Q: What were your favorite parts of the original franchise movies? And maybe how did those like moments affect your performance in the movies you’re in now?
Boyega: I had screen tested, and then I heard that I was going to be brought back one last time. And mind you, I had been auditioning for several months. I just needed inspiration. And I went on YouTube, and I saw Harrison Ford and Mark Hamill’s original audition tape. And that really inspired me to tap into the “Star Wars”-esque energy, because I think that there was something that we were trying to gauge, and that really inspired me. And I booked it.
Q: Have you read any of the fan theories online? Do you follow any of the fan conversations and, if so, what your favorite rumor is that you’ve heard?
Boyega: I remember reading the theory that Finn is Mace Windu’s (Samuel L. Jackson’s character from the second trilogy) grandson, or something like that. So later I was at a party and someone behind me just tapped me on the shoulder and said, “Yo, black Jedi.” I turned around and it was Samuel Jackson. He’s like, “You’re my son.” Yeah. I’d say that was the moment that was (mind-blowing) for me.
Q: What do you hope the greater cultural impact will be of “The Force Awakens? There was some disgruntlement expressed by some online early on about your character being black.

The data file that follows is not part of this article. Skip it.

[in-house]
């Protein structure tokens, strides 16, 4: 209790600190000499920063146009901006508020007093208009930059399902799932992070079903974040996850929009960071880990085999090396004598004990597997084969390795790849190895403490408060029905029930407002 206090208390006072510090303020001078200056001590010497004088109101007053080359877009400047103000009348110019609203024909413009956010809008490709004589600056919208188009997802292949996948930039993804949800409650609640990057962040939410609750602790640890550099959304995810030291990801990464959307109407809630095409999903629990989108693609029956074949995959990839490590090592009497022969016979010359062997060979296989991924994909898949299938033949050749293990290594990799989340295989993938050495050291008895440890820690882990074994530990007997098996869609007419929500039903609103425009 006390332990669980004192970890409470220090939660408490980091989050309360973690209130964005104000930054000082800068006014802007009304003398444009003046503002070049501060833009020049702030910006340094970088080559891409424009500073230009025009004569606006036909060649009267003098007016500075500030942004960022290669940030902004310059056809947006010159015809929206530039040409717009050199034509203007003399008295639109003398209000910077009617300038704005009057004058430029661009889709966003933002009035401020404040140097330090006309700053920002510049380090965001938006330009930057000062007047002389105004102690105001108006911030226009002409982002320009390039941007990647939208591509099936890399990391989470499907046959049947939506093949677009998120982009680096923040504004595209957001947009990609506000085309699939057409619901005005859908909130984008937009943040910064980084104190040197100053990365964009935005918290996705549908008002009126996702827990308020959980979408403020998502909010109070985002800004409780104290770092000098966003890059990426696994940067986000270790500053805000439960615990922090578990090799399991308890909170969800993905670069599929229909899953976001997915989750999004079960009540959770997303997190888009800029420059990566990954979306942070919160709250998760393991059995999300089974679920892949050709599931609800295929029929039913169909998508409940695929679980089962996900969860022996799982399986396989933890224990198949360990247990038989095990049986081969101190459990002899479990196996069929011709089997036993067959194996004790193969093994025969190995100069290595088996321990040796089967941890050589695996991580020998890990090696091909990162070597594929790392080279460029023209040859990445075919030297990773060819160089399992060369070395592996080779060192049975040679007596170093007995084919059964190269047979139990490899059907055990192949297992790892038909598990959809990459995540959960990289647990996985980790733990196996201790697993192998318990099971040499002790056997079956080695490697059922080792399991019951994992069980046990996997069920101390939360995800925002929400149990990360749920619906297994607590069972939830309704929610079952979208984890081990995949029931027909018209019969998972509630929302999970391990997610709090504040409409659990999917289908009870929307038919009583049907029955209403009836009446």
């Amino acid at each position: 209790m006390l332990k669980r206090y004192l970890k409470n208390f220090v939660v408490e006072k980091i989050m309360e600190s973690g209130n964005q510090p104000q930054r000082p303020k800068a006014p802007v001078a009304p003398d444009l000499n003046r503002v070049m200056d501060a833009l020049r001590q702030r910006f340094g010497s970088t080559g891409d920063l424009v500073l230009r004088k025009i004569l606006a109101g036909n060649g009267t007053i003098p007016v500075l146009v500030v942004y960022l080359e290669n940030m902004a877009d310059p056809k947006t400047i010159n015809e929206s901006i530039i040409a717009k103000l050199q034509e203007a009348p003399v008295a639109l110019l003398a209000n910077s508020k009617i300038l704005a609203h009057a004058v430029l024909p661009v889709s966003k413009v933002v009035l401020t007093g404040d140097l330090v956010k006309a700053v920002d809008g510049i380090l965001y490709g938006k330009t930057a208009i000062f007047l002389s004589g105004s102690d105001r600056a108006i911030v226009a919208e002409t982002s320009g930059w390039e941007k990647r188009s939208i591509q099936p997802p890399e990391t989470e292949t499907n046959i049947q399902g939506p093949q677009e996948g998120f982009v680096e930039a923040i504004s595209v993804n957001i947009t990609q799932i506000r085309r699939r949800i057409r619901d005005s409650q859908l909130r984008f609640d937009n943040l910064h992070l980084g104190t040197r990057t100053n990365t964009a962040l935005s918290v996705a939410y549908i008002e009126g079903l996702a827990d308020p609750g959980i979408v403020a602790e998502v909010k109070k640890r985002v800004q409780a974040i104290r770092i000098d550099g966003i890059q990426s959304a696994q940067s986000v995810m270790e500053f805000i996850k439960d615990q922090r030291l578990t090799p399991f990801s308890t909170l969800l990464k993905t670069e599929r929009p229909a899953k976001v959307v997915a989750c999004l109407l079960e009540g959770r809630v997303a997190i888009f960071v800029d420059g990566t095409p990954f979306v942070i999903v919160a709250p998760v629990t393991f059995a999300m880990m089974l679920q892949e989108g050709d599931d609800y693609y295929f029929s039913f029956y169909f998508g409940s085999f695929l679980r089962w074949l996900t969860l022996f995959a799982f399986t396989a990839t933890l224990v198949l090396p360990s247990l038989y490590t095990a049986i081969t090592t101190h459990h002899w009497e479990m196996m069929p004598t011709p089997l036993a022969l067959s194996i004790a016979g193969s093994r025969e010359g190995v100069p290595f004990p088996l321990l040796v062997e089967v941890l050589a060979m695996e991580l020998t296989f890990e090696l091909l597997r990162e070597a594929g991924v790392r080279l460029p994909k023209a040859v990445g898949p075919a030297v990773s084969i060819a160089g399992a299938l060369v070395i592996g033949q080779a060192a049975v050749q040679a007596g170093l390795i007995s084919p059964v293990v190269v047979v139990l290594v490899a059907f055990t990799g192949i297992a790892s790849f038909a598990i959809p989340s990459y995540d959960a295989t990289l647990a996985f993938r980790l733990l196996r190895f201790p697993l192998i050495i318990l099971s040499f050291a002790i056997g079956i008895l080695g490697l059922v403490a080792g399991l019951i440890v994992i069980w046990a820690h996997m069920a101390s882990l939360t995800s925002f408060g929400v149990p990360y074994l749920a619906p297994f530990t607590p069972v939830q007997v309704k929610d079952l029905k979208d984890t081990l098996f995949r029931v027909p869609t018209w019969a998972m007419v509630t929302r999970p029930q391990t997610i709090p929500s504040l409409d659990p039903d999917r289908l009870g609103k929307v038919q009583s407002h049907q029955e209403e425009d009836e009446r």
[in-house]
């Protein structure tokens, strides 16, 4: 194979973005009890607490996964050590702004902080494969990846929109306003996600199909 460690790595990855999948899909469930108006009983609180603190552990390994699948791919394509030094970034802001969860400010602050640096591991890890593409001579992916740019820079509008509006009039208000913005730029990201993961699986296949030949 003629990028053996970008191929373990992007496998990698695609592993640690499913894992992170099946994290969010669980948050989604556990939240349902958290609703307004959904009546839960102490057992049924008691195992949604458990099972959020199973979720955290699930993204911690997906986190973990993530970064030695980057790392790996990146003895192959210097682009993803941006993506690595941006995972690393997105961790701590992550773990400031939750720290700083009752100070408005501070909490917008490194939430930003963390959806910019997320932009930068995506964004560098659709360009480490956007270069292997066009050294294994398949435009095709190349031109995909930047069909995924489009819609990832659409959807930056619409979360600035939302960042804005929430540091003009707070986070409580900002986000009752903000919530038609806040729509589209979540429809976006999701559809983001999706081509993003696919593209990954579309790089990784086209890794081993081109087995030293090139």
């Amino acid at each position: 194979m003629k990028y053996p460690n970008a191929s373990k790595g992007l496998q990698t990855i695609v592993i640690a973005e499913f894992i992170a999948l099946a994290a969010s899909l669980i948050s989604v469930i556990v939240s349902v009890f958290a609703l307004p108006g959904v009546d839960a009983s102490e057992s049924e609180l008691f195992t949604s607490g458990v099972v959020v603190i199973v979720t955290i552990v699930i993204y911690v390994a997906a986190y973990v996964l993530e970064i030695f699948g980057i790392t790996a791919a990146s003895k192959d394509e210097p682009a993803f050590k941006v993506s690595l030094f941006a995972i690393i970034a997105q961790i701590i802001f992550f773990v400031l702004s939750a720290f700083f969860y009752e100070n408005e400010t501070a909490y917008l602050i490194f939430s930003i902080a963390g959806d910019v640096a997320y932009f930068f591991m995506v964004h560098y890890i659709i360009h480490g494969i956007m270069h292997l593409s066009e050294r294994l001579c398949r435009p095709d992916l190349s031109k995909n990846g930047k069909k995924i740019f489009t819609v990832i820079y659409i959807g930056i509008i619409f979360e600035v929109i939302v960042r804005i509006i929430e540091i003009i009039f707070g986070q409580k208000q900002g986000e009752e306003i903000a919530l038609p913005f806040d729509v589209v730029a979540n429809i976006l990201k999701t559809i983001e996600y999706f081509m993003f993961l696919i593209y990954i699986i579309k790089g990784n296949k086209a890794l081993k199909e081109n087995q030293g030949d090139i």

Boyega: I’m going to be honest. I really don’t care about the black Stormtrooper stuff. I couldn’t care less. This is a movie about human beings, about Wookies, spaceships, and TIE fighters, and it has an undertone and a message of courage, friendship and loyalty. That’s something that is ultimately important.
I watched the movie with Kathy (Kennedy, the producer) just last week, and I really relate to Rey (played by fellow unknown Daisy Ridley) more than any of the other characters. To be in a circumstance where you have to find something bigger than who you are within yourself is something that’s an inspiration to me, and I think that people will take that away. In terms of the kids, all they’re going to be concentrating on is BB-8.
Q: You reprise your role for Disney’s Infinity 3.0 video game, and you’re known to be a big fan of the series. What was it like, after shooting the film, to reprise the role for “Star Wars: The Force Awakens” game, and was there any time between finishing the movie, and going back to those characters for the game?
Boyega: I’ve had to go back twice—once for Disney Infinity, and the second time for “Star Tours, the ride at Disneyland. To be a playbook character, I get to play with myself. (He laughs.) Oh, that’s disgusting. Sorry, I had to tell that joke. But it’s been amazing. It was fun. And the characters in Disney Infinity are more of the childlike versions of the characters in the movie, so that was very cool.